In June 2014 BP presented its latest Statistical Review of World Energy. Now, in March, they have used these statistics to make estimates of future energy use. The results were presented in BP Energy Outlook 2035. This year, BP has made a special analysis of North America, i.e. Canada, the USA and Mexico. But before BP presented their predictions they made a disclaimer. The question is what value BP’s future scenarios have in the light of the disclaimer. Does BP really believe its scenarios describe our future? In any case we will certainly see references to their scenarios in the media. I suggested that you download a suitable version and study it. (Download). I will address some of BP’s future scenarios and if you wish to discuss what BP has presented then I invite you to make some comments on my blog. Here is their “Disclaimer”:
This presentation contains forward-looking statements, particularly those regarding global economic growth, population growth, energy consumption, policy support for renewable energies and sources of energy supply. Forward-looking statements involve risks and uncertainties because they relate to events, and depend on circumstances, that will or may occur in the future. Actual outcomes may differ depending on a variety of factors, including product supply, demand and pricing; political stability; general economic conditions; legal and regulatory developments; availability of new technologies; natural disasters and adverse weather conditions; wars and acts of terrorism or sabotage; and other factors discussed elsewhere in this presentation. BP disclaims any obligation to update this presentation. Neither BP p.l.c. nor any of its subsidiaries accept liability for any inaccuracies or omissions or for any direct, indirect, special, consequential or other losses or damages of whatsoever kind in connection to this presentation or any information contained in it.
By 2035 the population of North America is calculated to increase by 85 million people. It is this increase and the increased income per person that is the driving force behind the growth in demand for energy. At the same time it is noted that the USA has been relegated to 2nd place among the world’s economies.
Meanwhile, the estimated growth in energy supply is rather modest (see the figure) and that means that BP is expecting that the future’s strong economic growth will occur without significantly increased energy use. Historically economic growth has required greater growth in energy use. For economic growth to occur with no increase in total energy use requires increased energy efficiency and in terms of transport vehicles we have already seen a clear improvement. It will be exciting to watch this development.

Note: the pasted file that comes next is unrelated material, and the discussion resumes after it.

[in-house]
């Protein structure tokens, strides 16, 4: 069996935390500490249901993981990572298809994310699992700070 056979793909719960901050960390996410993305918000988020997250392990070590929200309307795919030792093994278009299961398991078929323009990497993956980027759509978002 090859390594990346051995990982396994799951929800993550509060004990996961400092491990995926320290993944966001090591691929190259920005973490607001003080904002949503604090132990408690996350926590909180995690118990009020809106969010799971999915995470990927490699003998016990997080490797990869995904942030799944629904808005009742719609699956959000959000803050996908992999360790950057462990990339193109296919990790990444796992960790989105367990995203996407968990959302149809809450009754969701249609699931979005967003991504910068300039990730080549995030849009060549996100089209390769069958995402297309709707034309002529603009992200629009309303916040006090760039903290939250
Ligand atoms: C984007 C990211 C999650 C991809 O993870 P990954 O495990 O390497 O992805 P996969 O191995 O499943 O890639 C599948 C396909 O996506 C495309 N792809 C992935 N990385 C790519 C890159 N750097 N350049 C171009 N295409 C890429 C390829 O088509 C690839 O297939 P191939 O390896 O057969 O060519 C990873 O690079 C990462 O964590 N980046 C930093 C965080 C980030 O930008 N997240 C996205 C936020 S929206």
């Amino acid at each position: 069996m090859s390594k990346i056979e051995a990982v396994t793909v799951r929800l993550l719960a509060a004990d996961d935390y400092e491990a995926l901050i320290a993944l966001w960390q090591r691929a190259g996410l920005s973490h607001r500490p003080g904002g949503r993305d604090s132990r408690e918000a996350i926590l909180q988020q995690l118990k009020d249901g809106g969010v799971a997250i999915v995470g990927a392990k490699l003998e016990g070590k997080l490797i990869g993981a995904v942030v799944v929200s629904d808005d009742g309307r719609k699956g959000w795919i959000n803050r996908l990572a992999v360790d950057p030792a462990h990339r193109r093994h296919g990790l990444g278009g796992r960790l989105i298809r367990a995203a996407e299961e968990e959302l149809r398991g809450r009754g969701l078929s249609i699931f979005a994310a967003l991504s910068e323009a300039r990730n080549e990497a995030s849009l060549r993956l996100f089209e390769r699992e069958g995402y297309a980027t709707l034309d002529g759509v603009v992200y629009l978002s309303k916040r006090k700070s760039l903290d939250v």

Here you can see the expected fantastic growth, reduction of CO2 emissions and nearly constant energy supply.
In terms of the fuel mix BP predicts a radical change in coal use. Despite that the USA has the world’s largest reserves of coal, BP believes that coal use will decrease to half of that of 2010. This decrease will be compensated for by increased use of natural gas and renewable energy, while oil consumption will be fairly steady. The change shown will primarily affect electricity generation.
In the image above you can see that it is electricity generation that requires more natural gas and, in the USA, this is to be delivered by production of shale gas that is expected to double by 2035. It would have been appropriate for BP also to describe which shale gas fields in the USA are to supply this gas. The best known, existing fields have already reached maximal production.
An increase of renewable energy to supply a few percent of the USA’s energy is predicted to occur but the rest of the change can be described with just one word, “FRACKING”. At the moment the fracking industry is experiencing its most rapid decline in active drilling rigs ever seen. They will soon be down to half the number of rigs that were active in November 2014. When we see that BP imagines that fracking-led production will double by 2035 then this will require twice as many active rigs as were drilling in November 2014. It is fracking that will also make North American a net hydrocarbon exporter.
In 20 years I will be quite old but I hope to still be around. I am completely certain that the scenarios that BP is now presenting will differ markedly from reality.